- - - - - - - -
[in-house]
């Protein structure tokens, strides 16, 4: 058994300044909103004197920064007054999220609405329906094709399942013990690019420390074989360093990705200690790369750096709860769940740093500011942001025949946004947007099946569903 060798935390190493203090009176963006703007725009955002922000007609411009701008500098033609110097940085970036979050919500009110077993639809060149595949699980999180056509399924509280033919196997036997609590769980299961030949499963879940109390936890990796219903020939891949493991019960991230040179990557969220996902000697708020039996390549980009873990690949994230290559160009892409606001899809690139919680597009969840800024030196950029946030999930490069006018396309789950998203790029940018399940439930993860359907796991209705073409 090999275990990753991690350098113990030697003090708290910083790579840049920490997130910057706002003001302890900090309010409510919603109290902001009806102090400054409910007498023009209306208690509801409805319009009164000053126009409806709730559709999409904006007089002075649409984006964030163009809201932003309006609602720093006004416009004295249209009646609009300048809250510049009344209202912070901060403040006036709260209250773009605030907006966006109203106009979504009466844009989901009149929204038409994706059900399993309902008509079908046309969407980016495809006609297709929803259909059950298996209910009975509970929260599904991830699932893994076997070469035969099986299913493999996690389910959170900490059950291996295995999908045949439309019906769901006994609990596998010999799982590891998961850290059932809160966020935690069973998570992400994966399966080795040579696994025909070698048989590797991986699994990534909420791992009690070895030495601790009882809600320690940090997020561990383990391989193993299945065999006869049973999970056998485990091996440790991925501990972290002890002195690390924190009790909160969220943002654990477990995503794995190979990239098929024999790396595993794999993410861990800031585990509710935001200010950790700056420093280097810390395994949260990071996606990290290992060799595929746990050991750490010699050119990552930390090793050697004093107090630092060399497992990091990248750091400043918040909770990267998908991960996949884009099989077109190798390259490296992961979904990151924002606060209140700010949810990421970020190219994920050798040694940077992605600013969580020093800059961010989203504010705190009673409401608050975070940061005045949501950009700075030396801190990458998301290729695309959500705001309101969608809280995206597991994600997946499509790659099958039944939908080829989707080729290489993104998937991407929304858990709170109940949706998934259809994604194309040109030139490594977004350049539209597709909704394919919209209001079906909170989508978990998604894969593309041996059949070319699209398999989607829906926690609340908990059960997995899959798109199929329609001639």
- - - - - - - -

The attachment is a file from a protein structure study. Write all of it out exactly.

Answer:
[in-house]
């Protein structure tokens, strides 16, 4: 058994300044909103004197920064007054999220609405329906094709399942013990690019420390074989360093990705200690790369750096709860769940740093500011942001025949946004947007099946569903 060798935390190493203090009176963006703007725009955002922000007609411009701008500098033609110097940085970036979050919500009110077993639809060149595949699980999180056509399924509280033919196997036997609590769980299961030949499963879940109390936890990796219903020939891949493991019960991230040179990557969220996902000697708020039996390549980009873990690949994230290559160009892409606001899809690139919680597009969840800024030196950029946030999930490069006018396309789950998203790029940018399940439930993860359907796991209705073409 090999275990990753991690350098113990030697003090708290910083790579840049920490997130910057706002003001302890900090309010409510919603109290902001009806102090400054409910007498023009209306208690509801409805319009009164000053126009409806709730559709999409904006007089002075649409984006964030163009809201932003309006609602720093006004416009004295249209009646609009300048809250510049009344209202912070901060403040006036709260209250773009605030907006966006109203106009979504009466844009989901009149929204038409994706059900399993309902008509079908046309969407980016495809006609297709929803259909059950298996209910009975509970929260599904991830699932893994076997070469035969099986299913493999996690389910959170900490059950291996295995999908045949439309019906769901006994609990596998010999799982590891998961850290059932809160966020935690069973998570992400994966399966080795040579696994025909070698048989590797991986699994990534909420791992009690070895030495601790009882809600320690940090997020561990383990391989193993299945065999006869049973999970056998485990091996440790991925501990972290002890002195690390924190009790909160969220943002654990477990995503794995190979990239098929024999790396595993794999993410861990800031585990509710935001200010950790700056420093280097810390395994949260990071996606990290290992060799595929746990050991750490010699050119990552930390090793050697004093107090630092060399497992990091990248750091400043918040909770990267998908991960996949884009099989077109190798390259490296992961979904990151924002606060209140700010949810990421970020190219994920050798040694940077992605600013969580020093800059961010989203504010705190009673409401608050975070940061005045949501950009700075030396801190990458998301290729695309959500705001309101969608809280995206597991994600997946499509790659099958039944939908080829989707080729290489993104998937991407929304858990709170109940949706998934259809994604194309040109030139490594977004350049539209597709909704394919919209209001079906909170989508978990998604894969593309041996059949070319699209398999989607829906926690609340908990059960997995899959798109199929329609001639």